Blade of Tyshalle (*****) is a vastly more ambitious book than its predecessor which pulls off what it's trying to do. Action, philosophy and characterisation are blended to create what may be one of the outstanding examples of the fantasy genre in the last decade. Blade of Tyshalle is available now in the USA and as an e-book only edition in the UK.
Book 3: Caine Black Knife

Three years have passed since Hari Michaelson - better known to two worlds as Caine - defeated his enemies, left the rancid and overpopulated Earth behind and escaped to Overworld to live in peace. When his adopted ogrillo brother Orbek goes missing in the Boedecken, Caine is reluctantly pulled back to the site of his first and greatest adventure, the one that won him his name, and he finds that he must finally face the ramifications of the huge events that happened twenty-five years earlier.

Caine Black Knife is the third novel in the Acts of Caine series. With every book in this series, author Matt Stover seems to enjoy changing gears, shifting genres, mixing up casts and generally wrong-footing the audience. After Blade of Tyshalle, a massive, epic and weighty (in terms of both size and theme) tome, Stover resists the urge to go bigger and more apocalyptic. Instead he strips things down, delivering the shortest and most focused novel in the series.

Caine Black Knife at heart is a detective story. Caine is trying to find out where his friend Orbek has gone and, once that's done, what the hell is going on in the Boedecken Waste. Caine is not happy to be back, as his former visit transformed him into a superstar but at the cost of enormous numbers of lives and only by Caine performing some truly heinous acts. The novel is divided into chapters that alternate between Caine's investigation in the past and flashbacks to his first adventure in the Boedecken. Some familiar faces return (or are discussed at length) from the first two books but for the most part this is a new and stand-alone adventure.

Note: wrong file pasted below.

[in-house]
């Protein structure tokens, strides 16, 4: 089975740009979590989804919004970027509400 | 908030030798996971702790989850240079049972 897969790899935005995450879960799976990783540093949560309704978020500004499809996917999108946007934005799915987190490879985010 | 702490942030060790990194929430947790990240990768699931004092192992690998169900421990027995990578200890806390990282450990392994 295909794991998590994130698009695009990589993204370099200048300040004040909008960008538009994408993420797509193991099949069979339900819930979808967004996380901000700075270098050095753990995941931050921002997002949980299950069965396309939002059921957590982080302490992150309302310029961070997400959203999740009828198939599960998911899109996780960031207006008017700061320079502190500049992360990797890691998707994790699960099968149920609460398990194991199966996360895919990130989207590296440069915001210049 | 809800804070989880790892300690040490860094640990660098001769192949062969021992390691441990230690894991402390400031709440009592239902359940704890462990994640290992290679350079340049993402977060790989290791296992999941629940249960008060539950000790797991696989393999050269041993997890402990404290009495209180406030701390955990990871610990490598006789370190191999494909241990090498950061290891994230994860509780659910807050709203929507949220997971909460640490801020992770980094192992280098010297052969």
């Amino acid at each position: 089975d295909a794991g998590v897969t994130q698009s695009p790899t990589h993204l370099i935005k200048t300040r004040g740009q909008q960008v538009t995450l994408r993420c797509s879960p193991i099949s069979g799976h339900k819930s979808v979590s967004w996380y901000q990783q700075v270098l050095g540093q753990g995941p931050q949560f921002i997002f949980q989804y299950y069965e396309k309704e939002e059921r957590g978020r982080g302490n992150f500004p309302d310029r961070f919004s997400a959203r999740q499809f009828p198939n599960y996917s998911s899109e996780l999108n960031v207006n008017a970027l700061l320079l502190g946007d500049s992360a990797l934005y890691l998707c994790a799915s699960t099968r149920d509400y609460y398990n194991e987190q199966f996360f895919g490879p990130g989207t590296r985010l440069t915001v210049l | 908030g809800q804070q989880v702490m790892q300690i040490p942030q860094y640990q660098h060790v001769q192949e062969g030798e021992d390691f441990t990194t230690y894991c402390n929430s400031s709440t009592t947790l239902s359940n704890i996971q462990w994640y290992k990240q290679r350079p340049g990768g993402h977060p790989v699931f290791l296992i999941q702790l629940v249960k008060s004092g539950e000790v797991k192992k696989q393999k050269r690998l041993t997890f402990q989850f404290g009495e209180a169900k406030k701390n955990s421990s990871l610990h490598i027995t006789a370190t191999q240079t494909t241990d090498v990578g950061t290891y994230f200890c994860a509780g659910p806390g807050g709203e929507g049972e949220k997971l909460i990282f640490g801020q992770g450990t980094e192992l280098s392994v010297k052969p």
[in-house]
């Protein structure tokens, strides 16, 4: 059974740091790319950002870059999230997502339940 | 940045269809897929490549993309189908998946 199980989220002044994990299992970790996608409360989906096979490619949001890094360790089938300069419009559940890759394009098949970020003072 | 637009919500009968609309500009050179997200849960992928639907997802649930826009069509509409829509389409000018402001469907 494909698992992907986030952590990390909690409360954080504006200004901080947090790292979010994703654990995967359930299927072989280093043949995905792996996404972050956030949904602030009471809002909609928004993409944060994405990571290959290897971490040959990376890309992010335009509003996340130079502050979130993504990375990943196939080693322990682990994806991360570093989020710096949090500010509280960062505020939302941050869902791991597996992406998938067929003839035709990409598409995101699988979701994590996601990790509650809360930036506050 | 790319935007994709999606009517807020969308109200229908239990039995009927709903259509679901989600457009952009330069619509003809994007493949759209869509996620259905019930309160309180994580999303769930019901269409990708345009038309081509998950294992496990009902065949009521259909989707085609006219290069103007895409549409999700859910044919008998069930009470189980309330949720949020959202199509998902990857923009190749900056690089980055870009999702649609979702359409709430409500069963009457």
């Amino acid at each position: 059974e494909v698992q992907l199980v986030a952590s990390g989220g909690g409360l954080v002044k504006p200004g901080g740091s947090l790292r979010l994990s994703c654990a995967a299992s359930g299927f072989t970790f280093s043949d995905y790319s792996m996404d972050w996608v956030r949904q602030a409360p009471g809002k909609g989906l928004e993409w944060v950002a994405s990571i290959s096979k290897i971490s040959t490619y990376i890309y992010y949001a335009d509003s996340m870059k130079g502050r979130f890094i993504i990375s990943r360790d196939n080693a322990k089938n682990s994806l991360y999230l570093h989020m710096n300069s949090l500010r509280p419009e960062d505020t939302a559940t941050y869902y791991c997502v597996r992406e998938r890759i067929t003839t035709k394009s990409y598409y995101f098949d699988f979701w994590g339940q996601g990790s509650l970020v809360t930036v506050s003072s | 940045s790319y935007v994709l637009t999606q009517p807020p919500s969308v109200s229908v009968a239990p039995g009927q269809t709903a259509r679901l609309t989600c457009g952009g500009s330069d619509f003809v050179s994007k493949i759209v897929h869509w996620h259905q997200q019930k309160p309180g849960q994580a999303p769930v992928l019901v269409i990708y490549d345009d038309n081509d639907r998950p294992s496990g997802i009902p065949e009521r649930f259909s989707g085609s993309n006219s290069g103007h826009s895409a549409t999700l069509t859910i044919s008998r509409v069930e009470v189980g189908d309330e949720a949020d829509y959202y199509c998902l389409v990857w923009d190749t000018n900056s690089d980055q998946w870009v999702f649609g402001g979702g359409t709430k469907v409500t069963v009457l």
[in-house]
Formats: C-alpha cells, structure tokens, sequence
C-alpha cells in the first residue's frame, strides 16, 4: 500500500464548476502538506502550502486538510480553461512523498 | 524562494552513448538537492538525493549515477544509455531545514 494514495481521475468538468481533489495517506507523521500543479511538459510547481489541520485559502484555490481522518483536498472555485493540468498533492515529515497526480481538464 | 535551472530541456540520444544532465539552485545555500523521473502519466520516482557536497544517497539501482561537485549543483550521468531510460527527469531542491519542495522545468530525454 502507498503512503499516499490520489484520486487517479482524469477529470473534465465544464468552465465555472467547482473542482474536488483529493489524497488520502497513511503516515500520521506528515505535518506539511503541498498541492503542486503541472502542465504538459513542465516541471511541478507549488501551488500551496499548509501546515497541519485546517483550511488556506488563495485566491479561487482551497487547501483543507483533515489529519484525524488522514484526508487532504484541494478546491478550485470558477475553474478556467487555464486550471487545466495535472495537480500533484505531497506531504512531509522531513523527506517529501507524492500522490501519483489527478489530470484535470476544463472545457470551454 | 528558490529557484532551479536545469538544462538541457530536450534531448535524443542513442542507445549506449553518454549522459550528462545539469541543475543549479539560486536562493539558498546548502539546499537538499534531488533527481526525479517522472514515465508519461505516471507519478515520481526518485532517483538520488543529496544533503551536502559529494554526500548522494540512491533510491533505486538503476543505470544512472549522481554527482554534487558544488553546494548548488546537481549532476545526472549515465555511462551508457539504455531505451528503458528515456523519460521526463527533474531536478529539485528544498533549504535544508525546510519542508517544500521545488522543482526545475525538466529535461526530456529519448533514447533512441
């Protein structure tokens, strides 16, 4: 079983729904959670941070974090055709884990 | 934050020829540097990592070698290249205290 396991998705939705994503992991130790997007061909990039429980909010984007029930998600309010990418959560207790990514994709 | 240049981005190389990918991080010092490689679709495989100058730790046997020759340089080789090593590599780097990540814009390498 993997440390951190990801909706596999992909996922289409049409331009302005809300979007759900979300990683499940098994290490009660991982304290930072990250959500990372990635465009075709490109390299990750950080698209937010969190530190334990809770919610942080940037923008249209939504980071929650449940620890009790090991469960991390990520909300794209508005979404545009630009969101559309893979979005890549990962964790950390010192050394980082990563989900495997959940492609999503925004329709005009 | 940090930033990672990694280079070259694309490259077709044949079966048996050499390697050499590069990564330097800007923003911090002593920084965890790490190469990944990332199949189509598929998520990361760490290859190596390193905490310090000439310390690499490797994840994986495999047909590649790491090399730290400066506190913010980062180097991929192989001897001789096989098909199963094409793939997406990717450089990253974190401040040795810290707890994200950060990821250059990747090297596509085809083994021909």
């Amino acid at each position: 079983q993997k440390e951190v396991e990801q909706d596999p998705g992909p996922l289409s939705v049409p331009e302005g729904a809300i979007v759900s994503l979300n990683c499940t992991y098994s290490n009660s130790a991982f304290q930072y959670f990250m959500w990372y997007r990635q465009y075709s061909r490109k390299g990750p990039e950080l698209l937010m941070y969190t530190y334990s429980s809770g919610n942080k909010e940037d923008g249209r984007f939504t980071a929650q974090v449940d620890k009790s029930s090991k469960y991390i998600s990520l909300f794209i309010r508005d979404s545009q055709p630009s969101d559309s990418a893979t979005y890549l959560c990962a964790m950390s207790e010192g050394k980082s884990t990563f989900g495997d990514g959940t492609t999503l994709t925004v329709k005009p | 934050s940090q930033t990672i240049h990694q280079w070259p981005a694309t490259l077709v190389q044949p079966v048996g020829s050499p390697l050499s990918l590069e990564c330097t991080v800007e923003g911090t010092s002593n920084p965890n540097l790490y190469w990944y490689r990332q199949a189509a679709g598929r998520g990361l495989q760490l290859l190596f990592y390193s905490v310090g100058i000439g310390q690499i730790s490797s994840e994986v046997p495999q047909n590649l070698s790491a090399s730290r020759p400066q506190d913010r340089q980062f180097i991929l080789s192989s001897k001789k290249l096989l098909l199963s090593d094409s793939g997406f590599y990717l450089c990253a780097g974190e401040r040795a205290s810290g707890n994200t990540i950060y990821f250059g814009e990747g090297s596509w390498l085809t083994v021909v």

Caine is a complex protagonist at the best of times, and in this novel Stover has to show him twice over at different points in his life. The contrast between the more ruthless and selfish 25-year-old Caine and his 50-year-old, half-crippled, more cynical but also more reflective and (dare we say it) guiltier older self is fascinating. Caine is driven by his demons and ghosts in this novel, but Stover cleverly avoids undercutting the character development from the previous two books: Caine has made his peace with a lot of the problems he had previously and even made something of a new life for himself before he is drawn into Orbek's problems.

The shorter page count and tighter focus means more action and plot development, but never at the expense of characterisation. The cast is much smaller than Blade of Tyshalle, but we still get to meet several Knights of Khryl (a bunch of fanatical warriors who somehow manage to be unlike any other bunch of fanatical religious warriors you've ever met in a fantasy novel) and a bunch of Caine's past associates. Stover has a gift for fleshing out even briefly-appearing characters, with even the staff and patrons of the inn Caine is staying it getting developed and involved in the storyline. Also, whilst black, cynical humour has always been part of the series, it feels a bit more prominent in this volume which helps alleviate the grimness.

This is a pretty dark book - if not quite as harrowingly bleak as Blade of Tyshalle - but Stover manages to sidestep a lot of the problems associated with modern 'grimdark' fantasy. The violence is prominent but never feels gratuitous. Apart from Caine, most of the major and important characters in the book are female (as in the previous two, for that matter) and whilst sexual assault is implied, it is kept firmly off-page and treated with seriousness. There's a strong undercurrent of tragedy and inevitability running through the book and Stover even subverts his own 'happy ending' for a couple of the characters by pointing out how they died during another adventure years later.